A grandfather was threatened with a visit from bailiffs after a shoplifter claimed his address as their own.

Peter Lawson, 80, received a letter from Retail Loss Prevention (RLP) demanding payment worth £137 after goods worth £25 had been stolen from Boots, in The Harlequin shopping centre, Watford.

The thief had given Boots a false address, which was then handed to RLP who claim back money on behalf of the chemist.

Two days after the incident, in July, Mr Lawson opened a letter demanding repayment that was delivered to his home in Princes Avenue, Watford.

A fortnight later, he received a second letter threatening to send bailiffs to his home to recover payment.

Following a phone call to RPL from his daughter Kim Rusher, Mr Lawson's other daughter, Amanda Grimston, a Watford councillor, and Kim's husband Ian took a morning off work to visit Watford police station and also the manager of Boots, who reassured them the misunderstanding would be resolved.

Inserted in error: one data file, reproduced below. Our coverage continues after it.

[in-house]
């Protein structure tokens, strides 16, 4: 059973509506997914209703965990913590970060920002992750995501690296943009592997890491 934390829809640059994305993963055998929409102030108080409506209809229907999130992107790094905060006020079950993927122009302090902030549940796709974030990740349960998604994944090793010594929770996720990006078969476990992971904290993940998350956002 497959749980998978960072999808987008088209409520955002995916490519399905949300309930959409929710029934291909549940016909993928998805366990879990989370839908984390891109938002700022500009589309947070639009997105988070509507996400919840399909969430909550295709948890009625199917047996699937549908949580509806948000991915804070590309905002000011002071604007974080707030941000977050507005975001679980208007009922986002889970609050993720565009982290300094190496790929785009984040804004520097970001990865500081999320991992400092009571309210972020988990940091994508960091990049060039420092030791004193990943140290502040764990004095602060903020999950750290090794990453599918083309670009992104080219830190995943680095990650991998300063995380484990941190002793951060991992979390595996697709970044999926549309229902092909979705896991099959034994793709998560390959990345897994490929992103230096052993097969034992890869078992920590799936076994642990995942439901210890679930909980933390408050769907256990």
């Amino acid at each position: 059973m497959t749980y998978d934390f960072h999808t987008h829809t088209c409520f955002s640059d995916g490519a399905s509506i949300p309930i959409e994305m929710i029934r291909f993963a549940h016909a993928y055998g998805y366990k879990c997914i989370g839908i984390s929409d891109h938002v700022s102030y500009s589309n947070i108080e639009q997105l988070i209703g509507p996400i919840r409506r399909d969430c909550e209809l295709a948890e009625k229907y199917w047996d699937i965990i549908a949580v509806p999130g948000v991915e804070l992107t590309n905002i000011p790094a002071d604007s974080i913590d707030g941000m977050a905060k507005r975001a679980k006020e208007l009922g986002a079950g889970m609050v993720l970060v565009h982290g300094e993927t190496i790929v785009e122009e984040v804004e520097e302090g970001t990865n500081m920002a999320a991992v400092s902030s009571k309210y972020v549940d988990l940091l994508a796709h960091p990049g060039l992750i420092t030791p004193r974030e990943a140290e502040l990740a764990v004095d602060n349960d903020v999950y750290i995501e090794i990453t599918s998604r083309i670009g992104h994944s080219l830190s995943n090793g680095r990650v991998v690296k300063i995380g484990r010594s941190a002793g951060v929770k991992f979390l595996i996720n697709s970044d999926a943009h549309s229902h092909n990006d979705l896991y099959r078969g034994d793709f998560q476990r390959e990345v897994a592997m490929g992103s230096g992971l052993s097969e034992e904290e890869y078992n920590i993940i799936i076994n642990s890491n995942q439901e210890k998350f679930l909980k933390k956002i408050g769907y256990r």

Mr Lawson said: “When I got this letter from the bailiffs, it frightened the life out of me. I didn't sleep for a couple of nights. I thought all I need is bailiffs knocking on the door.

“For an 80-year-old man to get that letter, it's frightening. I have never owed a ha'penny to anyone or borrowed from any shops.”

Mr Lawson has now been offered £125 compensation from Boots.

However, Amanda said money is “not the issue”.

“They need to change their policy,” she said. “If they can frighten one old man, who else can they frighten into paying?”

Boots representative Aviva Fernandes said: "We apologise for any distress caused to Mr Lawson. We are currently liaising directly with the Lawson family to resolve this issue."